First I will illustrate compartmentalization, then partial integration,
from my research. I will end this section with a discussion of the respects in
which I believe Jameson's discussion of postmodern psychological frag-
mentation is wrong and what might explain the sort of fragmentation and
partial integration I found. The following is adapted from the longer
discussions in Strauss (1997).
Since cognitive schemas are not readily observable, what do I take as
evidence for their compartmentalization or integration? I have paid atten-
tion to three clues: the content of people's talk, the voices they use to express
those contents, and temporal continuity or discontinuity in the expression of
those contents (Strauss 1992b). By "content" I mean simply the ideas
expressed. By looking at content we can discern that someone is expressing
inconsistent ideas, but this alone does not tell us whether the speaker has
integrated or compartmentalized the inconsistent ideas or is ambivalent
about them. By "voice" I mean characteristic mode of expression, including
repeated key words, metaphorical imagery, and emotional valence (cf.
Bakhtin 1981). Ideas that seem inconsistent to the observer but are ex-
pressed by the speaker in a single voice are probably integrated in the
speaker's cognitive networks. The reverse does not necessarily hold, how-
ever: Inconsistent ideas that are expressed in different voices are not
necessarily cognitively compartmentalized. For example sometimes people
copy their metaphorical imagery, key terms, and so on from distinct public
discourses while internalizing the ideas expressed in closely connected
schemas. To discern this I have paid particular attention to the third clue:
whether the ideas are expressed in connected or disconnected discourse
contexts. If someone typically expresses discrepant ideas both in distinct
voices and separate discourse contexts, I feel confident that their ideas are
compartmentalized. If different voices are intermingled in a single discourse
context, it suggests at least partial integration of the underlying schemas.
Evidence for compartmentalization
In my 1990 paper the person whose discourse I chose to illustrate horizon-
tal compartmentalization was Jim Lovett, a neighbor of the Ciba-Geigy
factory and former welder forced out of work by an occupational disabil-
216 Practice and possibilities
ity. He was in his late fifties when I interviewed him. Over the course of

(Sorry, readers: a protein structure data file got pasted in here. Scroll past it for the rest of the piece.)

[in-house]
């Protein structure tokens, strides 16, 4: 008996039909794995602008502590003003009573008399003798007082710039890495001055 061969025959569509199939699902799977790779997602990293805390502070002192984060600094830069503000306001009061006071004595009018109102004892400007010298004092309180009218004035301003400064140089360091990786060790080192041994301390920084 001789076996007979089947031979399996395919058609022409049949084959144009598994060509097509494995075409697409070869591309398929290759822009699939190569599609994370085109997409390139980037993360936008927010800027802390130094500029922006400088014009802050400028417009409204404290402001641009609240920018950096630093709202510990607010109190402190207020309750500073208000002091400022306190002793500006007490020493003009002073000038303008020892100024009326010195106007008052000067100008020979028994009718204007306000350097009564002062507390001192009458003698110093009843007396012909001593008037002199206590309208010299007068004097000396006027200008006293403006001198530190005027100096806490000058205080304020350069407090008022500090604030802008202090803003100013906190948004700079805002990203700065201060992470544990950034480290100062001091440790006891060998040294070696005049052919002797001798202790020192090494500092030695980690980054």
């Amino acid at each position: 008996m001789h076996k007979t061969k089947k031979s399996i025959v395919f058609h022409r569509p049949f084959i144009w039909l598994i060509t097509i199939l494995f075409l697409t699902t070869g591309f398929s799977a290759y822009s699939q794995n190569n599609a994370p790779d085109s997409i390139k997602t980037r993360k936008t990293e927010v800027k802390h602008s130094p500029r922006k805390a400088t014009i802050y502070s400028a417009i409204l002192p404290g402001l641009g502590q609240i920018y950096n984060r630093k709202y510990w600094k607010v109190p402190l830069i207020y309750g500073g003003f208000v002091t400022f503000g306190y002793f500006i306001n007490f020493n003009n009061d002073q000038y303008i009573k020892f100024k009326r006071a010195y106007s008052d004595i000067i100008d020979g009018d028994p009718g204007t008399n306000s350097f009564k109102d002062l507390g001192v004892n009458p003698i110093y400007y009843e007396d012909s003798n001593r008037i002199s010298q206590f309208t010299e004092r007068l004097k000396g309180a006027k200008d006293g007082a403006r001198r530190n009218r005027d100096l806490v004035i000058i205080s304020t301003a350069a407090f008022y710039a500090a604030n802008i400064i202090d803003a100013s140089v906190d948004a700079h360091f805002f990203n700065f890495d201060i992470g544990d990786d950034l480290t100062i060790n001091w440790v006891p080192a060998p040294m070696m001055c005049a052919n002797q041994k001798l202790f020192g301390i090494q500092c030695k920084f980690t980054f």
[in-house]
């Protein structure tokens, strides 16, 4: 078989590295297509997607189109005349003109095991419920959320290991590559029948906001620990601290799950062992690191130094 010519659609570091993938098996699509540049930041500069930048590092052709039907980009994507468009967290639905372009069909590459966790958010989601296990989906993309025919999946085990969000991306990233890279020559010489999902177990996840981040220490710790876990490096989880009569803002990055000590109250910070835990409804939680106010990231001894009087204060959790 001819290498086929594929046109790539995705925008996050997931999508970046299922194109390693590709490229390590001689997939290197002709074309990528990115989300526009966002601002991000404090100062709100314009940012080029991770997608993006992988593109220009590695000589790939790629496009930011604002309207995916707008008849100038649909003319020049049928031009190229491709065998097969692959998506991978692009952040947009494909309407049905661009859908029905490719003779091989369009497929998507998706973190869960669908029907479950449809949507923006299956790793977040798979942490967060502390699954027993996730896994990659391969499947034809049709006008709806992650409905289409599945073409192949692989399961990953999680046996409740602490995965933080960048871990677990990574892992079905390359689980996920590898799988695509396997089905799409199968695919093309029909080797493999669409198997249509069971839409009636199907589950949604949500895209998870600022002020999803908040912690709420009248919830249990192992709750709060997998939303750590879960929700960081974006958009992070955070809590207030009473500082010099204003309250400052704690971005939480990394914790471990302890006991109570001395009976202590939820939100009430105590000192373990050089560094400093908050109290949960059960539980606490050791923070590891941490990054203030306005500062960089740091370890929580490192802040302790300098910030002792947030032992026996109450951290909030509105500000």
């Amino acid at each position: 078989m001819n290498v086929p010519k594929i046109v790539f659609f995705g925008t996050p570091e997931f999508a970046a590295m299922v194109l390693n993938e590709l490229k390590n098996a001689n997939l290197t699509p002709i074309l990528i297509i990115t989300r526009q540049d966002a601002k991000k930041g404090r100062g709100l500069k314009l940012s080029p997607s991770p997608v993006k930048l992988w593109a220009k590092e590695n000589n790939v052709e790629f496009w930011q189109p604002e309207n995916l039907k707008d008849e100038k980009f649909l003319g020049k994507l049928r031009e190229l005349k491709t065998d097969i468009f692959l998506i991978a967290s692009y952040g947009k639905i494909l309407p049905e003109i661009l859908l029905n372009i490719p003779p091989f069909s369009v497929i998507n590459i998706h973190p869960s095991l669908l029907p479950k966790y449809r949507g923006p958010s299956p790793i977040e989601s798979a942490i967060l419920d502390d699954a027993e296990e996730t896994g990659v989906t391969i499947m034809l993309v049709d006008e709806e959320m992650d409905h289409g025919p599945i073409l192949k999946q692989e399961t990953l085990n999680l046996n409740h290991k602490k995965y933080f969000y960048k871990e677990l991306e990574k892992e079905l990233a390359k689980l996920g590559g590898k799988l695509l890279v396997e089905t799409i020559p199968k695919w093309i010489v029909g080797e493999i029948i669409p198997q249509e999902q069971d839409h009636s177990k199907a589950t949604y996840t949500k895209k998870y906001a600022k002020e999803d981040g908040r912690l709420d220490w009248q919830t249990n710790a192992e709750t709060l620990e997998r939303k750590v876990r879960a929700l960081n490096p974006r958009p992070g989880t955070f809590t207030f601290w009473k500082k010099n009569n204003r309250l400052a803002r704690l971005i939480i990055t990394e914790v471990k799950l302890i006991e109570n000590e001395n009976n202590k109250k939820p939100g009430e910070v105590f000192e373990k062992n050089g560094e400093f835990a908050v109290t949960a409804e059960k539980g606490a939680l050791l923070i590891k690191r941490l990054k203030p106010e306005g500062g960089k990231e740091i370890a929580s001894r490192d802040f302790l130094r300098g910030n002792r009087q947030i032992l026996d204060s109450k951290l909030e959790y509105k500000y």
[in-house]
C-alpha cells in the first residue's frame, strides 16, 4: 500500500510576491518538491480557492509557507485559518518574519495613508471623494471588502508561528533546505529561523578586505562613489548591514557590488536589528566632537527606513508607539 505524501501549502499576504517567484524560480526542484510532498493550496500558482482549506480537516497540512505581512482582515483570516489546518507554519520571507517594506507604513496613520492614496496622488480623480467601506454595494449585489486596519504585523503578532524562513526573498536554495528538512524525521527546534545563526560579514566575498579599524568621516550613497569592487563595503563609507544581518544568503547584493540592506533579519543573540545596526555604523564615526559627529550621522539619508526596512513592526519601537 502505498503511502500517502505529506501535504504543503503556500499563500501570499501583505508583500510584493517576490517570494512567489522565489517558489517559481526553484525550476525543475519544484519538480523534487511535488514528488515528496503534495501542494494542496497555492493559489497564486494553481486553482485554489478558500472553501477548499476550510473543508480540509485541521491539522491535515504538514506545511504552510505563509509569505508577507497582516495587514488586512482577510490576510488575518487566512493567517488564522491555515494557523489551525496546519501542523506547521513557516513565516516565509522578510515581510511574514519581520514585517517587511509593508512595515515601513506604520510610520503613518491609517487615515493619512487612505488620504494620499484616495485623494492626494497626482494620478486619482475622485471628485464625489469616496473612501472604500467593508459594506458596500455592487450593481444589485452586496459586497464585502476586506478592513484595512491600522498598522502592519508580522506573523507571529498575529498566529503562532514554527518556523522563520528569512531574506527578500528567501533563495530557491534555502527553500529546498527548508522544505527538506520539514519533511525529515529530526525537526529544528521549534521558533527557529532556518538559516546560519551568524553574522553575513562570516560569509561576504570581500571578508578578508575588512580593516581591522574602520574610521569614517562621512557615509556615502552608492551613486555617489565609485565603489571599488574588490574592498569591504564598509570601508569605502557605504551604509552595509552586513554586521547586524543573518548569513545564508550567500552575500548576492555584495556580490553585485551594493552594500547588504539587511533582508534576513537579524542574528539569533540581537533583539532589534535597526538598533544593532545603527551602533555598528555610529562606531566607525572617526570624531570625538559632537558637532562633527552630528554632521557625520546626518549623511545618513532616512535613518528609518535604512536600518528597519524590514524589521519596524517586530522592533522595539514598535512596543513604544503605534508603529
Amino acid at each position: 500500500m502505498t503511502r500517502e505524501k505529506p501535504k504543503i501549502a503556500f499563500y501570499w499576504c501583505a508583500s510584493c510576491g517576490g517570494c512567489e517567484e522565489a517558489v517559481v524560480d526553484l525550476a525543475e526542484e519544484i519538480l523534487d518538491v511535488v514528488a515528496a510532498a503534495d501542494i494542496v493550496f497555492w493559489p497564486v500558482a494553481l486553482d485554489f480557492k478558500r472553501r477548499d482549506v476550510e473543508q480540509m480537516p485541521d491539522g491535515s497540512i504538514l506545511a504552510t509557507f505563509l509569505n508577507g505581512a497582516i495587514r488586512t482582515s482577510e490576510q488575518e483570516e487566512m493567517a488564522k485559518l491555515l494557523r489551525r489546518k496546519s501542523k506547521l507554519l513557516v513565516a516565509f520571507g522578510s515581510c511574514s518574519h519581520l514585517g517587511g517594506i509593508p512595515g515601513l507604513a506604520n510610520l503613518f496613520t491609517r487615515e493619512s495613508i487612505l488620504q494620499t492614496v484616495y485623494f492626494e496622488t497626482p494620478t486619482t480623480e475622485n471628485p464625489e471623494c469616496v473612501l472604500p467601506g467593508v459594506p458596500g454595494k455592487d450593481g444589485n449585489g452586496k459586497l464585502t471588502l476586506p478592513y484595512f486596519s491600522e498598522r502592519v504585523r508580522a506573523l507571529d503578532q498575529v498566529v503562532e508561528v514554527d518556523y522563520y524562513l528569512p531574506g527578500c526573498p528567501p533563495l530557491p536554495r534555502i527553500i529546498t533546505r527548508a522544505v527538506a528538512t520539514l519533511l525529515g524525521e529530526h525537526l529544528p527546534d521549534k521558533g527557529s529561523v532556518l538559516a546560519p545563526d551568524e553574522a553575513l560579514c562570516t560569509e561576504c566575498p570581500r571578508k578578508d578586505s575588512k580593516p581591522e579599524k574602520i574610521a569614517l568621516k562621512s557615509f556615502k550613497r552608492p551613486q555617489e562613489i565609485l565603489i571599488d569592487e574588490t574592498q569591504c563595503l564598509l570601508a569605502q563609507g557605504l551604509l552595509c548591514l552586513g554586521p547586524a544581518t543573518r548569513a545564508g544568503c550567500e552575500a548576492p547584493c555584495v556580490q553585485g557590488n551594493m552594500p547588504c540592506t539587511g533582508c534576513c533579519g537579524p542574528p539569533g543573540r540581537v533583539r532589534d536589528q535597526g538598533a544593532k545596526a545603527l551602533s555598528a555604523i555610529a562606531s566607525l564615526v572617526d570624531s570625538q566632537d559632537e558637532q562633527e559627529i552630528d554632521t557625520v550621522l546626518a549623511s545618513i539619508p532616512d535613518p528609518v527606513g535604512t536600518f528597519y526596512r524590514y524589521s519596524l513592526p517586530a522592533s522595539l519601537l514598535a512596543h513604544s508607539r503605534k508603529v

many hours of conversation, Lovett expressed three schemas that seemed
inconsistent with one another.
These schemas I have labeled CAN' T
SYSTEM schema was shaped by populist social discourses and focuses on
the exploitation of working people like him by large corporations, big
government, the rich, and the poor. In this schema, rich people are bad.
His ACHIEVING ANYTHING YOU WANT schema derives from individ-
ualist social discourses; in it, anyone can become rich in the United States
and becoming a millionaire is a worthy goal. Finally, his FBELING RE-
SPONSIBLE FOR OTHERS schema is a version of communitarian dis-
courses, that value caring for other people, in one's own family or in a
larger community. Becoming rich, in this discourse, is a lower priority.
CAN' T FIGHT THE SYSTEM. When I asked Lovett to talk about Ciba-
Geigy, his former employers, and current events, he typically replied with
his version of a populist outlook that takes the perspective of the '"little
person" or "'average person" who is oppressed by the rich, big business,
and politicians and taken advantage of by the poor (Kazin 1994). (Note:
"left populists" criticize big business and the rich and "right populists"
criticize big government and the poor, Boyte and Riessman 1986, Reich
1987. Many US Americans are probably like Lovett in being critical of all
of these.) His version of this populist discourse can be called CAN' T
FIGHT THE SYSTEM because in these contexts he repeatedly expressed his
feelings of powerlessness to effect change. Here are some examples:
[fjt's just that the system, it's just so hard on the little guy, that's all. It's been the